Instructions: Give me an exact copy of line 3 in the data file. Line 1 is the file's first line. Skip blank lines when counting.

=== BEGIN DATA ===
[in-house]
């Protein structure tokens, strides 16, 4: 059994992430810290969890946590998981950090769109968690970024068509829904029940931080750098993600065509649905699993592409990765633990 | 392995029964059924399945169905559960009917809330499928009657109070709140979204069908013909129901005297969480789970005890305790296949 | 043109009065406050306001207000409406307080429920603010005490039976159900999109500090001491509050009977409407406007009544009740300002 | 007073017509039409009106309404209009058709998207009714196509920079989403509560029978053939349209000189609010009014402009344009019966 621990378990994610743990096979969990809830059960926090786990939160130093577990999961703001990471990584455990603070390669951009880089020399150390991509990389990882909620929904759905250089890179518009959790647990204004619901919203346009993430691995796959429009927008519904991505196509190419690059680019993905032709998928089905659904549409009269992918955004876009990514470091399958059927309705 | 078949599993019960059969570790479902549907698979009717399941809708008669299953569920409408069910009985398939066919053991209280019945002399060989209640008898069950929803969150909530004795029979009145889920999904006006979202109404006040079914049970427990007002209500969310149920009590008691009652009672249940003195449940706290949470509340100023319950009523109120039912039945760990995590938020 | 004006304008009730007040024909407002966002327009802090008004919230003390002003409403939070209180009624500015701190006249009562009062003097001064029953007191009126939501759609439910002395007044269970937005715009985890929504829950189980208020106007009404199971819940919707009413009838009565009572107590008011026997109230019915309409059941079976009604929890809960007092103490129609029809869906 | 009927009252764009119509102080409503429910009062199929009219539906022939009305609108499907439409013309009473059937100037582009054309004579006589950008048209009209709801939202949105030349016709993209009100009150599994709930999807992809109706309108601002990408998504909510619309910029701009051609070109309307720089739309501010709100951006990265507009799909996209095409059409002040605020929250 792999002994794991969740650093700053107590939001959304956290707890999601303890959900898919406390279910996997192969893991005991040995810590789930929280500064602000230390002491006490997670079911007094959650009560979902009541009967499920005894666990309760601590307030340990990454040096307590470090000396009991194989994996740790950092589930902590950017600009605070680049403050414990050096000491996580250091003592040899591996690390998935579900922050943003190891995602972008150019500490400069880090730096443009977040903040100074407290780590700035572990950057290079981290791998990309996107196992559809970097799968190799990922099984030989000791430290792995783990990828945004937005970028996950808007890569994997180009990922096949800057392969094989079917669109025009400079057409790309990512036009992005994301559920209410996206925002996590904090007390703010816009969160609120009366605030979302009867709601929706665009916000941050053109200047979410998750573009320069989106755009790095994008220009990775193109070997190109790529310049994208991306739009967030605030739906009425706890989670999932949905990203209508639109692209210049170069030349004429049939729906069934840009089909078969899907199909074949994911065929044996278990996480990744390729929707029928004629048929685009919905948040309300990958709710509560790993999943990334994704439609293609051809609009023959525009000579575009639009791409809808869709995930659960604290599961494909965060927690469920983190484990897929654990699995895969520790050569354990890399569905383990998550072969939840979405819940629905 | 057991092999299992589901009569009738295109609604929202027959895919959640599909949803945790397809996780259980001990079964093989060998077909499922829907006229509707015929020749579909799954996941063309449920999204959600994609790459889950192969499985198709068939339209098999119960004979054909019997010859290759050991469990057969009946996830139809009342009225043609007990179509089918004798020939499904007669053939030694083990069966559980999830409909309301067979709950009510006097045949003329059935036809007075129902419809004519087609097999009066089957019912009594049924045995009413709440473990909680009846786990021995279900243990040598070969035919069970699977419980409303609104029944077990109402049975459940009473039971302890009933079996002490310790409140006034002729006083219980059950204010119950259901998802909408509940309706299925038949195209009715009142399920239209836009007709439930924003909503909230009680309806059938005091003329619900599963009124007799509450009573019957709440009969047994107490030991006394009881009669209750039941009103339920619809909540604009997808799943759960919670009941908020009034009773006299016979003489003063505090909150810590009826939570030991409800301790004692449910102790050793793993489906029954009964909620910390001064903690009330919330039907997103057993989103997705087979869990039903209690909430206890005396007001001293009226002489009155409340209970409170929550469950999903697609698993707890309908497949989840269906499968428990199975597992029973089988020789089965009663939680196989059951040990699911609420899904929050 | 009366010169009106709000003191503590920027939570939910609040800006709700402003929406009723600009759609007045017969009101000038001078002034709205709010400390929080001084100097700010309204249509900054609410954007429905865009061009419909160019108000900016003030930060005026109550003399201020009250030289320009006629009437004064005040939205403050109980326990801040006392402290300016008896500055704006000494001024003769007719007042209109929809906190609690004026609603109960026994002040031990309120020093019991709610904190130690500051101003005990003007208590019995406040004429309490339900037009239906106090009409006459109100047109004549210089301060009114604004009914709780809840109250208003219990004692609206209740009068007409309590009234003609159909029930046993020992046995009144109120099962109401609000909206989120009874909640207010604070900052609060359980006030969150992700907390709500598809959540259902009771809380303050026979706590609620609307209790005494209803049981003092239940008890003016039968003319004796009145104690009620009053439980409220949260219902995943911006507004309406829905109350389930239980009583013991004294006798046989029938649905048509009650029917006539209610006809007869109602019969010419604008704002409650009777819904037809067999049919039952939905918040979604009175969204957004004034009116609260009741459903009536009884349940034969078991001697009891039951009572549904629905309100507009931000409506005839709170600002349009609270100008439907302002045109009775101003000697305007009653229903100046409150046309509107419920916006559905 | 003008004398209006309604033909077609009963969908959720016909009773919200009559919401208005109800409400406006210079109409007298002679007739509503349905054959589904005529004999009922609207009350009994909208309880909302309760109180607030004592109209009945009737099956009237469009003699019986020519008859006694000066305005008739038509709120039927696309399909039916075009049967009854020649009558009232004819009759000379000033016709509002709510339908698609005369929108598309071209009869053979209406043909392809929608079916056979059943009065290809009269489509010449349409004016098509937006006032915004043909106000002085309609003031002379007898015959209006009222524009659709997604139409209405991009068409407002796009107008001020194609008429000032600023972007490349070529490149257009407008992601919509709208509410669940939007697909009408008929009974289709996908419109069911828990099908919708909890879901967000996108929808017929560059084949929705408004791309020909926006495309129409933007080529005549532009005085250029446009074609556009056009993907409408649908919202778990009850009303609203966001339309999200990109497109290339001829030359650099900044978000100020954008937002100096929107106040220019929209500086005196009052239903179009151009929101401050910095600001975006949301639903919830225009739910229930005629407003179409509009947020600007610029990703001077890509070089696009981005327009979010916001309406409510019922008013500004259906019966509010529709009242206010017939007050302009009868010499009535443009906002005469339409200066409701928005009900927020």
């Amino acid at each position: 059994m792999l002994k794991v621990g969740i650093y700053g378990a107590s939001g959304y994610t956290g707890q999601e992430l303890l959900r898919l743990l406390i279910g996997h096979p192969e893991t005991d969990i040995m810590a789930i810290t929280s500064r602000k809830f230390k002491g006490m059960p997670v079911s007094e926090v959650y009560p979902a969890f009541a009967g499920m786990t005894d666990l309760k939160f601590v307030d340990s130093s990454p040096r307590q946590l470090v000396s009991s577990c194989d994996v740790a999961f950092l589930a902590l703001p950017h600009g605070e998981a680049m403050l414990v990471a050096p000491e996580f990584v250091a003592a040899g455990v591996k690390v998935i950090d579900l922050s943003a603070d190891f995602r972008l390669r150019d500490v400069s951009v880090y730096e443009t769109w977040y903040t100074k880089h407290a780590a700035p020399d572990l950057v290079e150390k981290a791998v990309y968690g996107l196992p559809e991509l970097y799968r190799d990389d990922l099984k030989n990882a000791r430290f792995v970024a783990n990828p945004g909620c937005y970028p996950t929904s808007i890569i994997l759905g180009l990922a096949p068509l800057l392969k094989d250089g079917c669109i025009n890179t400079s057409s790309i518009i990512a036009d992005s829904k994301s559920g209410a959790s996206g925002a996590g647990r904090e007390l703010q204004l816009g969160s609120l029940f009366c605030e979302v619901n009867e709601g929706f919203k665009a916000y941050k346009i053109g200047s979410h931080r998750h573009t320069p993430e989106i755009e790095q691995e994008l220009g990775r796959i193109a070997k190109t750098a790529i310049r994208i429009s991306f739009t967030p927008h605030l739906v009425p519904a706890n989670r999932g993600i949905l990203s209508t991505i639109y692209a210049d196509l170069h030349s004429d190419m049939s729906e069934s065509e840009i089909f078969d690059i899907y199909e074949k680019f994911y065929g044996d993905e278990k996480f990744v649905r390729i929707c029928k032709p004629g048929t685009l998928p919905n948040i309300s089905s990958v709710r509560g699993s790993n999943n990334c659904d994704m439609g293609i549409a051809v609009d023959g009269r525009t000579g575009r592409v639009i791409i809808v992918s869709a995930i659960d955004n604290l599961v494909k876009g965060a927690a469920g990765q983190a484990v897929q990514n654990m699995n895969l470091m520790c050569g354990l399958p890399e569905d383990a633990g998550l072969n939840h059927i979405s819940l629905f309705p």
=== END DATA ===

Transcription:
């Amino acid at each position: 059994m792999l002994k794991v621990g969740i650093y700053g378990a107590s939001g959304y994610t956290g707890q999601e992430l303890l959900r898919l743990l406390i279910g996997h096979p192969e893991t005991d969990i040995m810590a789930i810290t929280s500064r602000k809830f230390k002491g006490m059960p997670v079911s007094e926090v959650y009560p979902a969890f009541a009967g499920m786990t005894d666990l309760k939160f601590v307030d340990s130093s990454p040096r307590q946590l470090v000396s009991s577990c194989d994996v740790a999961f950092l589930a902590l703001p950017h600009g605070e998981a680049m403050l414990v990471a050096p000491e996580f990584v250091a003592a040899g455990v591996k690390v998935i950090d579900l922050s943003a603070d190891f995602r972008l390669r150019d500490v400069s951009v880090y730096e443009t769109w977040y903040t100074k880089h407290a780590a700035p020399d572990l950057v290079e150390k981290a791998v990309y968690g996107l196992p559809e991509l970097y799968r190799d990389d990922l099984k030989n990882a000791r430290f792995v970024a783990n990828p945004g909620c937005y970028p996950t929904s808007i890569i994997l759905g180009l990922a096949p068509l800057l392969k094989d250089g079917c669109i025009n890179t400079s057409s790309i518009i990512a036009d992005s829904k994301s559920g209410a959790s996206g925002a996590g647990r904090e007390l703010q204004l816009g969160s609120l029940f009366c605030e979302v619901n009867e709601g929706f919203k665009a916000y941050k346009i053109g200047s979410h931080r998750h573009t320069p993430e989106i755009e790095q691995e994008l220009g990775r796959i193109a070997k190109t750098a790529i310049r994208i429009s991306f739009t967030p927008h605030l739906v009425p519904a706890n989670r999932g993600i949905l990203s209508t991505i639109y692209a210049d196509l170069h030349s004429d190419m049939s729906e069934s065509e840009i089909f078969d690059i899907y199909e074949k680019f994911y065929g044996d993905e278990k996480f990744v649905r390729i929707c029928k032709p004629g048929t685009l998928p919905n948040i309300s089905s990958v709710r509560g699993s790993n999943n990334c659904d994704m439609g293609i549409a051809v609009d023959g009269r525009t000579g575009r592409v639009i791409i809808v992918s869709a995930i659960d955004n604290l599961v494909k876009g965060a927690a469920g990765q983190a484990v897929q990514n654990m699995n895969l470091m520790c050569g354990l399958p890399e569905d383990a633990g998550l072969n939840h059927i979405s819940l629905f309705p």